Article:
Earthquakes travel fast: back in 1989 when the Santa Cruz earthquake gathered its forces, it traveled to San Jose in about 20 seconds and it needed only around 35 seconds to reach the northern part of San Francisco. There was no way to let people know something was coming back then and if there would have been, even a few seconds would have perhaps helped some lucky few.
Back then, the earthquake collapsed apartments and started fires. Now, with all the technology we have on hand, we might stand a chance next time an earthquake of such a magnitude will come around.
California Governor’s Office of Emergency Services announced that it will unveil an app that was created by UC Berkeley which will allow its users to be notified early of any incoming earthquakes.
In addition to the app, dubbed MyShake, the authorities will also start to issue early warning via the Wireless Emergency Alerts system, which is capable of sending text message alerts even to the people who haven’t downloaded the app.
MyShake is still experimental however and some bugs are expected, said Richard Allen, director of the Berkeley Seismology Lab. There is still a possibility that the warnings might get delayed and arrive late; false alerts might also be an issue but Allen has a lot of faith that it will save lives, if the time comes.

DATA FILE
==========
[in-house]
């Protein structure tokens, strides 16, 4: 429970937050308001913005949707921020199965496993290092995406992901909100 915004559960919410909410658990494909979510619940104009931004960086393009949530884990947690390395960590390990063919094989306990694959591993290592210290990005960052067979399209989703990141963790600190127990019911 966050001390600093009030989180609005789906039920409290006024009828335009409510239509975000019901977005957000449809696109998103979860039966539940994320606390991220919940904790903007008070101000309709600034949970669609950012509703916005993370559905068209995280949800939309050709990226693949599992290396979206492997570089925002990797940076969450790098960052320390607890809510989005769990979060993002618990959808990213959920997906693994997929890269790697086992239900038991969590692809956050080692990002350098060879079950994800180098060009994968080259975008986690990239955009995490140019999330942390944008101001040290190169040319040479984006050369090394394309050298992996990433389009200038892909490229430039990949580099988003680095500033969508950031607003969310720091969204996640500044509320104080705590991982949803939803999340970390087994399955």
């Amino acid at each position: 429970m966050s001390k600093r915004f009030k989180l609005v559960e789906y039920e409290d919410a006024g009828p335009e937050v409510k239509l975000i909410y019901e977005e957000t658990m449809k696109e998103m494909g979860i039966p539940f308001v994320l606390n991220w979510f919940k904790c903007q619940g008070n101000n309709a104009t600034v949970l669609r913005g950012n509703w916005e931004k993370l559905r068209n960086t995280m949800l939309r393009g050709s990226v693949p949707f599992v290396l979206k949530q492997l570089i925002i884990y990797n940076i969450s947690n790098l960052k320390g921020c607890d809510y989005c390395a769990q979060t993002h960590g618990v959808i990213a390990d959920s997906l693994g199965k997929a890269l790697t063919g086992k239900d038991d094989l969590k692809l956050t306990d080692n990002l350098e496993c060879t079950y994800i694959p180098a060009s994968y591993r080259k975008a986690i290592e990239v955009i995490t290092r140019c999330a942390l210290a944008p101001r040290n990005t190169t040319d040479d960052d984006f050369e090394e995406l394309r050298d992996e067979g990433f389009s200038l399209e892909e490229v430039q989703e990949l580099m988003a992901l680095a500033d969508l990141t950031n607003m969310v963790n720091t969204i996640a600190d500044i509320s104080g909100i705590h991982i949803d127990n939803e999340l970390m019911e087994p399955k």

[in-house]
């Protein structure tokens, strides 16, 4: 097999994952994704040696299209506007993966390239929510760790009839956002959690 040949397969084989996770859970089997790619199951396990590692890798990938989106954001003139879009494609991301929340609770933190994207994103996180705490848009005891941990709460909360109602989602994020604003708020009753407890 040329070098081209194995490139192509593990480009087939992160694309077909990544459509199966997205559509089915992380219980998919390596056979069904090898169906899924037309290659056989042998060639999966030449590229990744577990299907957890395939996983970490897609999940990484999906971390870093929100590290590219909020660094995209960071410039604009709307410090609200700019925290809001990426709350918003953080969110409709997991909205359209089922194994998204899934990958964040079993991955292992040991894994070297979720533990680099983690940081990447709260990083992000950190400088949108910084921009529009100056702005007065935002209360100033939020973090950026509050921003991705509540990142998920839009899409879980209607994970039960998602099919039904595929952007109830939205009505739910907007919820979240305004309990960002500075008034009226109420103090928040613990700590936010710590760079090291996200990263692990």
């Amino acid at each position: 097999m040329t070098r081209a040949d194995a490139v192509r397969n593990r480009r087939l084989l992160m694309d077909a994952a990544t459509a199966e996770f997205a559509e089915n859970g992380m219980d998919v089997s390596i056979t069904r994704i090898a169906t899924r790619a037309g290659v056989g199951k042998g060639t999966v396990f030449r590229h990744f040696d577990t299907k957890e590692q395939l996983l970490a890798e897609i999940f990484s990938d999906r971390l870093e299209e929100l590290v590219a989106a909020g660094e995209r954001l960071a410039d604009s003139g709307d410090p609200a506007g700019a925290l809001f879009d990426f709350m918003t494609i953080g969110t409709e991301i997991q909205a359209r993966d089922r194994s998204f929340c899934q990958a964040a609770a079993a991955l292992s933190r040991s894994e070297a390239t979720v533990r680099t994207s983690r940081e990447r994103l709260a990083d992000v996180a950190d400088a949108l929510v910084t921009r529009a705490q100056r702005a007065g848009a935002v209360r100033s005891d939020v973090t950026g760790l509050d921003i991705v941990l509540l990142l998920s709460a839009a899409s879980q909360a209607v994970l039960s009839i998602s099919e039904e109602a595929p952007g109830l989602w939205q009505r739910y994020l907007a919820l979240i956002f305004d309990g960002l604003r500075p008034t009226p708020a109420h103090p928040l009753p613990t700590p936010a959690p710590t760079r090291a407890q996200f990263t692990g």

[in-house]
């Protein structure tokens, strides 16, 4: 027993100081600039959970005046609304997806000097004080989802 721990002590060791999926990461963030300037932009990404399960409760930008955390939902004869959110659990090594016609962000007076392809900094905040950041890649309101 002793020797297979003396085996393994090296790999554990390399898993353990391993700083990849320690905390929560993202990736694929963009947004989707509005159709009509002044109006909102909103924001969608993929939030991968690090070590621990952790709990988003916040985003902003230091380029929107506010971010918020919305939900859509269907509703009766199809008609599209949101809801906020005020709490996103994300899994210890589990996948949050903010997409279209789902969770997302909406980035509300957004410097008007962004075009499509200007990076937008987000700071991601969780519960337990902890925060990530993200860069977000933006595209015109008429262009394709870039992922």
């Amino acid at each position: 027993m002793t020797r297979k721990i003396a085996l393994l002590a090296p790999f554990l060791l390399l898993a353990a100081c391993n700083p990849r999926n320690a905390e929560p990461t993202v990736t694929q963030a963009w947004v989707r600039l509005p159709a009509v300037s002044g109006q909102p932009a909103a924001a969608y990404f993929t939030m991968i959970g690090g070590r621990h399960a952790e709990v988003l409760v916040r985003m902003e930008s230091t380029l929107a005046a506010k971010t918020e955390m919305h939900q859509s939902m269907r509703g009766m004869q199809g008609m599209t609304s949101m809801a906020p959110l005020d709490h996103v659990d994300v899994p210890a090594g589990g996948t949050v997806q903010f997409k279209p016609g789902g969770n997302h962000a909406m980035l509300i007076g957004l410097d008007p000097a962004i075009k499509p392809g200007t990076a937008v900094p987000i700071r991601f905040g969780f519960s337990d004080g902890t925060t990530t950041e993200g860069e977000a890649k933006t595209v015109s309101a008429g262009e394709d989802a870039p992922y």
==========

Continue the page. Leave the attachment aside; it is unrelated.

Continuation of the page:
“We cannot promise you a perfect system,” Allen told the Los Angeles Times. Even so, based on the tests conducted so far “the system seems to be performing reasonably well.”
Gov. Gavin Newsom insisted that people should download the app, if they have access to a smartphone.
“Nothing can replace families having a plan for earthquakes and other emergencies. And we know the Big One might be right around the corner. I encourage every Californian to download this app and ensure your family is earthquake ready,” Newson said in a statement.
Newsom will unveil the new app in Oakland and the officials will test its abilities around 11 a.m today, around the same time the governor will begin the news conference.